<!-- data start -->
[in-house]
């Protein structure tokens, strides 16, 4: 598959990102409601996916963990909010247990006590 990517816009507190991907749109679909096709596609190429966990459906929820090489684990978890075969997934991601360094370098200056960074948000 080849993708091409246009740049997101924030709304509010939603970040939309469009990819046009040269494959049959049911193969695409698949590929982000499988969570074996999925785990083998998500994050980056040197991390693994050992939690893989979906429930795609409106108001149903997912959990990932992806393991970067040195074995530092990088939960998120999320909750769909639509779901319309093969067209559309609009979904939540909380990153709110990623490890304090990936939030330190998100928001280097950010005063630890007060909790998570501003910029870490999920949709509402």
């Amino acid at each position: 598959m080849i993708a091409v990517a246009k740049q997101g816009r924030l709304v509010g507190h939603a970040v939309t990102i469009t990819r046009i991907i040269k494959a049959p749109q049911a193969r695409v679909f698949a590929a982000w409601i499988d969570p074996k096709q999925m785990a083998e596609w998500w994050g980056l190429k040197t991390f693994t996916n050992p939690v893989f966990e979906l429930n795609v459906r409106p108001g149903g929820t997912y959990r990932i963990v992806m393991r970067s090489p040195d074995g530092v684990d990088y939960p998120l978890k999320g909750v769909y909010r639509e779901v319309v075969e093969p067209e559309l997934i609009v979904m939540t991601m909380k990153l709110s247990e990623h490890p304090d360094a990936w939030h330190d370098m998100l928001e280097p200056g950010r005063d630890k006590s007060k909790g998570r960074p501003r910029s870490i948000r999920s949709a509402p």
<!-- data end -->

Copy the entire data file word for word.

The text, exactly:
[in-house]
């Protein structure tokens, strides 16, 4: 598959990102409601996916963990909010247990006590 990517816009507190991907749109679909096709596609190429966990459906929820090489684990978890075969997934991601360094370098200056960074948000 080849993708091409246009740049997101924030709304509010939603970040939309469009990819046009040269494959049959049911193969695409698949590929982000499988969570074996999925785990083998998500994050980056040197991390693994050992939690893989979906429930795609409106108001149903997912959990990932992806393991970067040195074995530092990088939960998120999320909750769909639509779901319309093969067209559309609009979904939540909380990153709110990623490890304090990936939030330190998100928001280097950010005063630890007060909790998570501003910029870490999920949709509402």
């Amino acid at each position: 598959m080849i993708a091409v990517a246009k740049q997101g816009r924030l709304v509010g507190h939603a970040v939309t990102i469009t990819r046009i991907i040269k494959a049959p749109q049911a193969r695409v679909f698949a590929a982000w409601i499988d969570p074996k096709q999925m785990a083998e596609w998500w994050g980056l190429k040197t991390f693994t996916n050992p939690v893989f966990e979906l429930n795609v459906r409106p108001g149903g929820t997912y959990r990932i963990v992806m393991r970067s090489p040195d074995g530092v684990d990088y939960p998120l978890k999320g909750v769909y909010r639509e779901v319309v075969e093969p067209e559309l997934i609009v979904m939540t991601m909380k990153l709110s247990e990623h490890p304090d360094a990936w939030h330190d370098m998100l928001e280097p200056g950010r005063d630890k006590s007060k909790g998570r960074p501003r910029s870490i948000r999920s949709a509402p």